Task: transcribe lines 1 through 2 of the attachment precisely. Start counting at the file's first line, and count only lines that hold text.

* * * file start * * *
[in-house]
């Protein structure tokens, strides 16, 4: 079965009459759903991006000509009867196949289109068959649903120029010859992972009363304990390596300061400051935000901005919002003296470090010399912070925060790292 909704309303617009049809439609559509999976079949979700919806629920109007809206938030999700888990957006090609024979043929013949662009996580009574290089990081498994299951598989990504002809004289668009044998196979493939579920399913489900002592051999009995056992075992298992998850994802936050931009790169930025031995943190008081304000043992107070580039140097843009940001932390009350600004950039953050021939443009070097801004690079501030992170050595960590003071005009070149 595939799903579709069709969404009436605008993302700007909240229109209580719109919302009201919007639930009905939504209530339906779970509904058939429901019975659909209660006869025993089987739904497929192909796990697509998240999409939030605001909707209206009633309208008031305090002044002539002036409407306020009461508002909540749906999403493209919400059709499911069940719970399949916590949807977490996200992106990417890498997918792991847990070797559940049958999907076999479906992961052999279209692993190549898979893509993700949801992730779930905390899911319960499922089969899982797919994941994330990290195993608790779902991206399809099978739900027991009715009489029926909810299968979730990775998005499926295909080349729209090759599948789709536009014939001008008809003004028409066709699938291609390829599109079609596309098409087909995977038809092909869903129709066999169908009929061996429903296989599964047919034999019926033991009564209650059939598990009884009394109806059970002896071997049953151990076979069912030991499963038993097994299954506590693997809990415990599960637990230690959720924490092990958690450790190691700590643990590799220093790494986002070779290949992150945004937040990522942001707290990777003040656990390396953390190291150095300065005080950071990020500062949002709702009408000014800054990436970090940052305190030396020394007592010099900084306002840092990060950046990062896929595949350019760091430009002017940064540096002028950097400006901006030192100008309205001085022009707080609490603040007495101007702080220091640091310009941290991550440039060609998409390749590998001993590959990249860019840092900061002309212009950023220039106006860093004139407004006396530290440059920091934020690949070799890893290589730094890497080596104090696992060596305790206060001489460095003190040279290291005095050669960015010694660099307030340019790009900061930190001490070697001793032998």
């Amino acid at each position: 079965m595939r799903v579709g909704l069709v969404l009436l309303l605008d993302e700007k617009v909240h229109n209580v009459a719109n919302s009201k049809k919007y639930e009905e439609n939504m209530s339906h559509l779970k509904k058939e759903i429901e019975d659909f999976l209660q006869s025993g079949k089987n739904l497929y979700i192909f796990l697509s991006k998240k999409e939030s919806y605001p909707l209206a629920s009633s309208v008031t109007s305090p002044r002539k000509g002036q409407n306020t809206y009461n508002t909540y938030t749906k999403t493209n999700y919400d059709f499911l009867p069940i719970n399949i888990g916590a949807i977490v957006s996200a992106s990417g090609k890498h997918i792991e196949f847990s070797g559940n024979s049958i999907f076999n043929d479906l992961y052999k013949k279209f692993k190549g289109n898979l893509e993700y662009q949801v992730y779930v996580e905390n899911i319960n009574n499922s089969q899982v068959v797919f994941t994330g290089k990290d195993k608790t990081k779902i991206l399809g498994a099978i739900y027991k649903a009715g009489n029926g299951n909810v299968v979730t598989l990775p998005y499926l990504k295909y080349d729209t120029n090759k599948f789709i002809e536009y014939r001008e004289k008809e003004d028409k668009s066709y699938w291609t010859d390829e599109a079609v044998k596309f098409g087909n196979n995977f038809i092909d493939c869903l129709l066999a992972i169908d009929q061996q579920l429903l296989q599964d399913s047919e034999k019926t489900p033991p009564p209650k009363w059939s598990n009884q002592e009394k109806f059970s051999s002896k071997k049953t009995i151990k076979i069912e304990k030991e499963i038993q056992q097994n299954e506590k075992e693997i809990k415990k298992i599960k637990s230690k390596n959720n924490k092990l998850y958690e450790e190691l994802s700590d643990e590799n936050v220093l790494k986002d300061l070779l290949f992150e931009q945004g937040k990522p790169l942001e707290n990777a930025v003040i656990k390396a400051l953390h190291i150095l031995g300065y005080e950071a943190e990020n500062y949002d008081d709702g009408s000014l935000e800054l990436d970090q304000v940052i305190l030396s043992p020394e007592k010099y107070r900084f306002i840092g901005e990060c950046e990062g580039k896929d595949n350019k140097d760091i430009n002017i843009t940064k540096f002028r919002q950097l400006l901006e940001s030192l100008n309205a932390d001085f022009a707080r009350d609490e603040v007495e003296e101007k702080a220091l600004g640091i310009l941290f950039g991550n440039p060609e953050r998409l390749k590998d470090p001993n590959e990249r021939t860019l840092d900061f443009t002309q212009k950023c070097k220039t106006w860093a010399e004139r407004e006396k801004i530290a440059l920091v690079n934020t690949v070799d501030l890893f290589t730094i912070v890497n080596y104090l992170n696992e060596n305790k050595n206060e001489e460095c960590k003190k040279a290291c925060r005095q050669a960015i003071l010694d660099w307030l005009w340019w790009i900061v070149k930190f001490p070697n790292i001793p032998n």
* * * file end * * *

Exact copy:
[in-house]
């Protein structure tokens, strides 16, 4: 079965009459759903991006000509009867196949289109068959649903120029010859992972009363304990390596300061400051935000901005919002003296470090010399912070925060790292 909704309303617009049809439609559509999976079949979700919806629920109007809206938030999700888990957006090609024979043929013949662009996580009574290089990081498994299951598989990504002809004289668009044998196979493939579920399913489900002592051999009995056992075992298992998850994802936050931009790169930025031995943190008081304000043992107070580039140097843009940001932390009350600004950039953050021939443009070097801004690079501030992170050595960590003071005009070149 595939799903579709069709969404009436605008993302700007909240229109209580719109919302009201919007639930009905939504209530339906779970509904058939429901019975659909209660006869025993089987739904497929192909796990697509998240999409939030605001909707209206009633309208008031305090002044002539002036409407306020009461508002909540749906999403493209919400059709499911069940719970399949916590949807977490996200992106990417890498997918792991847990070797559940049958999907076999479906992961052999279209692993190549898979893509993700949801992730779930905390899911319960499922089969899982797919994941994330990290195993608790779902991206399809099978739900027991009715009489029926909810299968979730990775998005499926295909080349729209090759599948789709536009014939001008008809003004028409066709699938291609390829599109079609596309098409087909995977038809092909869903129709066999169908009929061996429903296989599964047919034999019926033991009564209650059939598990009884009394109806059970002896071997049953151990076979069912030991499963038993097994299954506590693997809990415990599960637990230690959720924490092990958690450790190691700590643990590799220093790494986002070779290949992150945004937040990522942001707290990777003040656990390396953390190291150095300065005080950071990020500062949002709702009408000014800054990436970090940052305190030396020394007592010099900084306002840092990060950046990062896929595949350019760091430009002017940064540096002028950097400006901006030192100008309205001085022009707080609490603040007495101007702080220091640091310009941290991550440039060609998409390749590998001993590959990249860019840092900061002309212009950023220039106006860093004139407004006396530290440059920091934020690949070799890893290589730094890497080596104090696992060596305790206060001489460095003190040279290291005095050669960015010694660099307030340019790009900061930190001490070697001793032998």